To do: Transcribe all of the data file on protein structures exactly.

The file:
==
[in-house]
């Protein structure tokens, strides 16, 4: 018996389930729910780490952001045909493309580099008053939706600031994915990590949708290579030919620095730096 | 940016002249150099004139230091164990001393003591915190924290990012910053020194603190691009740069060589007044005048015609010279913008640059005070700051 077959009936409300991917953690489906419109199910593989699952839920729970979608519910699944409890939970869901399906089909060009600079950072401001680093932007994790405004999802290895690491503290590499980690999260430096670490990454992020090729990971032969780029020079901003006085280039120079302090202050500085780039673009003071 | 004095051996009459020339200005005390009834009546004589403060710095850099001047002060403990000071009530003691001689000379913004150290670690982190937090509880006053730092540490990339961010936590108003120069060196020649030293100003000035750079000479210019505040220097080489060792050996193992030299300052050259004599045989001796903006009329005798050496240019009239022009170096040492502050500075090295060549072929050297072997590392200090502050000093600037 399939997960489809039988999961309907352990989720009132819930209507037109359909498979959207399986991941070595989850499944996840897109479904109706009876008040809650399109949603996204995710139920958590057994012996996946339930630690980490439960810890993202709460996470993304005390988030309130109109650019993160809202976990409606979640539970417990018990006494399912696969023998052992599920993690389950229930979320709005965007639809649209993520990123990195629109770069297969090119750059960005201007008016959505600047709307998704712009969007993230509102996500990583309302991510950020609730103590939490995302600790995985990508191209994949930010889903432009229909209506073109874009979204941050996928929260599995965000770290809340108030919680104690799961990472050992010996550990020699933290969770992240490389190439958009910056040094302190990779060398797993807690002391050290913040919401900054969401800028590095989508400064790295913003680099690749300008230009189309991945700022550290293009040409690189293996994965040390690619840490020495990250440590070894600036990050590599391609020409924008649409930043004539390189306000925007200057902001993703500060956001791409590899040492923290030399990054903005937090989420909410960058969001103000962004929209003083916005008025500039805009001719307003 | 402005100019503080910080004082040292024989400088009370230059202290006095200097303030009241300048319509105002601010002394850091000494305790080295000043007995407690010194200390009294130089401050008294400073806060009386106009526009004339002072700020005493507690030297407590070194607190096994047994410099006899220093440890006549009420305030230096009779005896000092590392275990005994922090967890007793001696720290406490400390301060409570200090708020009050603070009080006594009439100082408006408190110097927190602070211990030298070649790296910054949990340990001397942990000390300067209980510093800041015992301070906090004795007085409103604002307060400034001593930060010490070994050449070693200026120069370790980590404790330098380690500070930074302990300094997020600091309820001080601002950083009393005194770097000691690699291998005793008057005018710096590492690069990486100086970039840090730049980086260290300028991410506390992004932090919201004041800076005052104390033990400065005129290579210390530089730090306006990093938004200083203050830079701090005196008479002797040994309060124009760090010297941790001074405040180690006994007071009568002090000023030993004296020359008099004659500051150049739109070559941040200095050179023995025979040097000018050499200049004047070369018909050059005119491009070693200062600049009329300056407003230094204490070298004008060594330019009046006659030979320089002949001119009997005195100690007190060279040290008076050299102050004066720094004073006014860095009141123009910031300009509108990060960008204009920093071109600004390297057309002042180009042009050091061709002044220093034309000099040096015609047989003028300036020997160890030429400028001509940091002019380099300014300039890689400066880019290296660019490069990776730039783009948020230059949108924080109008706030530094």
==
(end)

[in-house]
């Protein structure tokens, strides 16, 4: 018996389930729910780490952001045909493309580099008053939706600031994915990590949708290579030919620095730096 | 940016002249150099004139230091164990001393003591915190924290990012910053020194603190691009740069060589007044005048015609010279913008640059005070700051 077959009936409300991917953690489906419109199910593989699952839920729970979608519910699944409890939970869901399906089909060009600079950072401001680093932007994790405004999802290895690491503290590499980690999260430096670490990454992020090729990971032969780029020079901003006085280039120079302090202050500085780039673009003071 | 004095051996009459020339200005005390009834009546004589403060710095850099001047002060403990000071009530003691001689000379913004150290670690982190937090509880006053730092540490990339961010936590108003120069060196020649030293100003000035750079000479210019505040220097080489060792050996193992030299300052050259004599045989001796903006009329005798050496240019009239022009170096040492502050500075090295060549072929050297072997590392200090502050000093600037 399939997960489809039988999961309907352990989720009132819930209507037109359909498979959207399986991941070595989850499944996840897109479904109706009876008040809650399109949603996204995710139920958590057994012996996946339930630690980490439960810890993202709460996470993304005390988030309130109109650019993160809202976990409606979640539970417990018990006494399912696969023998052992599920993690389950229930979320709005965007639809649209993520990123990195629109770069297969090119750059960005201007008016959505600047709307998704712009969007993230509102996500990583309302991510950020609730103590939490995302600790995985990508191209994949930010889903432009229909209506073109874009979204941050996928929260599995965000770290809340108030919680104690799961990472050992010996550990020699933290969770992240490389190439958009910056040094302190990779060398797993807690002391050290913040919401900054969401800028590095989508400064790295913003680099690749300008230009189309991945700022550290293009040409690189293996994965040390690619840490020495990250440590070894600036990050590599391609020409924008649409930043004539390189306000925007200057902001993703500060956001791409590899040492923290030399990054903005937090989420909410960058969001103000962004929209003083916005008025500039805009001719307003 | 402005100019503080910080004082040292024989400088009370230059202290006095200097303030009241300048319509105002601010002394850091000494305790080295000043007995407690010194200390009294130089401050008294400073806060009386106009526009004339002072700020005493507690030297407590070194607190096994047994410099006899220093440890006549009420305030230096009779005896000092590392275990005994922090967890007793001696720290406490400390301060409570200090708020009050603070009080006594009439100082408006408190110097927190602070211990030298070649790296910054949990340990001397942990000390300067209980510093800041015992301070906090004795007085409103604002307060400034001593930060010490070994050449070693200026120069370790980590404790330098380690500070930074302990300094997020600091309820001080601002950083009393005194770097000691690699291998005793008057005018710096590492690069990486100086970039840090730049980086260290300028991410506390992004932090919201004041800076005052104390033990400065005129290579210390530089730090306006990093938004200083203050830079701090005196008479002797040994309060124009760090010297941790001074405040180690006994007071009568002090000023030993004296020359008099004659500051150049739109070559941040200095050179023995025979040097000018050499200049004047070369018909050059005119491009070693200062600049009329300056407003230094204490070298004008060594330019009046006659030979320089002949001119009997005195100690007190060279040290008076050299102050004066720094004073006014860095009141123009910031300009509108990060960008204009920093071109600004390297057309002042180009042009050091061709002044220093034309000099040096015609047989003028300036020997160890030429400028001509940091002019380099300014300039890689400066880019290296660019490069990776730039783009948020230059949108924080109008706030530094």